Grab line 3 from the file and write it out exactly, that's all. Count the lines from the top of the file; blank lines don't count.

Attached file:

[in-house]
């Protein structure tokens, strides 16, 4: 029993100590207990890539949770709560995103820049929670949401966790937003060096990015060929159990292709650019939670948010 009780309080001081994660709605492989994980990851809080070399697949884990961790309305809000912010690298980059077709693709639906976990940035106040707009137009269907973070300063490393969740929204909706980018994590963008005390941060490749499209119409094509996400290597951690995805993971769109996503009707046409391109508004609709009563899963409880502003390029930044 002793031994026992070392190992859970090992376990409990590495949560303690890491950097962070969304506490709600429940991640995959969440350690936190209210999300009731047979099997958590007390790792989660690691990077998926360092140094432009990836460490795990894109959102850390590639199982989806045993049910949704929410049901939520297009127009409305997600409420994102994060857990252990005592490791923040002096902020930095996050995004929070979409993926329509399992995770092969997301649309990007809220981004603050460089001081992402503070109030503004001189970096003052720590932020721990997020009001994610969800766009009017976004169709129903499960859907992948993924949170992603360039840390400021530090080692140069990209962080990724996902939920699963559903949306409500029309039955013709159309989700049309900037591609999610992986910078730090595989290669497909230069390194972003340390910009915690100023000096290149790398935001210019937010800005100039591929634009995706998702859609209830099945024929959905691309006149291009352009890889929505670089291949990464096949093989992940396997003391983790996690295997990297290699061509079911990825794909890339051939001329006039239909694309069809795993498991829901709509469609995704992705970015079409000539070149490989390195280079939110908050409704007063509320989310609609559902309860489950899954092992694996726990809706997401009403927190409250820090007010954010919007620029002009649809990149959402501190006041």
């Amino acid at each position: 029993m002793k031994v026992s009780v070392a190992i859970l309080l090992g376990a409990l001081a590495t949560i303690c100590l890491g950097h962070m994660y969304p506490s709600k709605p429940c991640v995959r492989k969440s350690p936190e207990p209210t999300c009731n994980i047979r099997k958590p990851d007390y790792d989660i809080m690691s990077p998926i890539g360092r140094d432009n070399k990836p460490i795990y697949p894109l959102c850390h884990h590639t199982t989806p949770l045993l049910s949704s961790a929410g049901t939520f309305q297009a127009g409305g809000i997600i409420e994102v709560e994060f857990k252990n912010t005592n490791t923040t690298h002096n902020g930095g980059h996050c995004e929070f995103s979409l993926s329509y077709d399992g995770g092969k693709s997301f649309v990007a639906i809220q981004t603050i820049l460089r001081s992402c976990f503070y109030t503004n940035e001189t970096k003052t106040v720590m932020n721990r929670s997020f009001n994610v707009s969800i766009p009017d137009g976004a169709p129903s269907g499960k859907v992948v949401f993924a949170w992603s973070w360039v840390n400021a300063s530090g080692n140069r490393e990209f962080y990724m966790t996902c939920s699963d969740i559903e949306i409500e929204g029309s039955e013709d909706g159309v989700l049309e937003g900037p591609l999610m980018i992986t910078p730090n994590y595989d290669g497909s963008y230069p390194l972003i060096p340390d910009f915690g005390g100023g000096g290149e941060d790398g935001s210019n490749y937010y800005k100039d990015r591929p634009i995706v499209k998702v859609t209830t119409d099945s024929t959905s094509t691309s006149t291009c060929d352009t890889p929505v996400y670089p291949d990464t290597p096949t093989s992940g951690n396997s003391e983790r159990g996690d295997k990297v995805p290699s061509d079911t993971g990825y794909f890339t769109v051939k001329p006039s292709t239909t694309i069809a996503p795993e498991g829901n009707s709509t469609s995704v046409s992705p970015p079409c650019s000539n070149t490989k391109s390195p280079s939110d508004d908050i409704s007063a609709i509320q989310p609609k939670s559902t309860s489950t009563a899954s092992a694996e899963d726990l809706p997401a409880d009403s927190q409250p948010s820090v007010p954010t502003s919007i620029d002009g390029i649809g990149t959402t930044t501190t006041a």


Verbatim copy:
């Amino acid at each position: 029993m002793k031994v026992s009780v070392a190992i859970l309080l090992g376990a409990l001081a590495t949560i303690c100590l890491g950097h962070m994660y969304p506490s709600k709605p429940c991640v995959r492989k969440s350690p936190e207990p209210t999300c009731n994980i047979r099997k958590p990851d007390y790792d989660i809080m690691s990077p998926i890539g360092r140094d432009n070399k990836p460490i795990y697949p894109l959102c850390h884990h590639t199982t989806p949770l045993l049910s949704s961790a929410g049901t939520f309305q297009a127009g409305g809000i997600i409420e994102v709560e994060f857990k252990n912010t005592n490791t923040t690298h002096n902020g930095g980059h996050c995004e929070f995103s979409l993926s329509y077709d399992g995770g092969k693709s997301f649309v990007a639906i809220q981004t603050i820049l460089r001081s992402c976990f503070y109030t503004n940035e001189t970096k003052t106040v720590m932020n721990r929670s997020f009001n994610v707009s969800i766009p009017d137009g976004a169709p129903s269907g499960k859907v992948v949401f993924a949170w992603s973070w360039v840390n400021a300063s530090g080692n140069r490393e990209f962080y990724m966790t996902c939920s699963d969740i559903e949306i409500e929204g029309s039955e013709d909706g159309v989700l049309e937003g900037p591609l999610m980018i992986t910078p730090n994590y595989d290669g497909s963008y230069p390194l972003i060096p340390d910009f915690g005390g100023g000096g290149e941060d790398g935001s210019n490749y937010y800005k100039d990015r591929p634009i995706v499209k998702v859609t209830t119409d099945s024929t959905s094509t691309s006149t291009c060929d352009t890889p929505v996400y670089p291949d990464t290597p096949t093989s992940g951690n396997s003391e983790r159990g996690d295997k990297v995805p290699s061509d079911t993971g990825y794909f890339t769109v051939k001329p006039s292709t239909t694309i069809a996503p795993e498991g829901n009707s709509t469609s995704v046409s992705p970015p079409c650019s000539n070149t490989k391109s390195p280079s939110d508004d908050i409704s007063a609709i509320q989310p609609k939670s559902t309860s489950t009563a899954s092992a694996e899963d726990l809706p997401a409880d009403s927190q409250p948010s820090v007010p954010t502003s919007i620029d002009g390029i649809g990149t959402t930044t501190t006041a």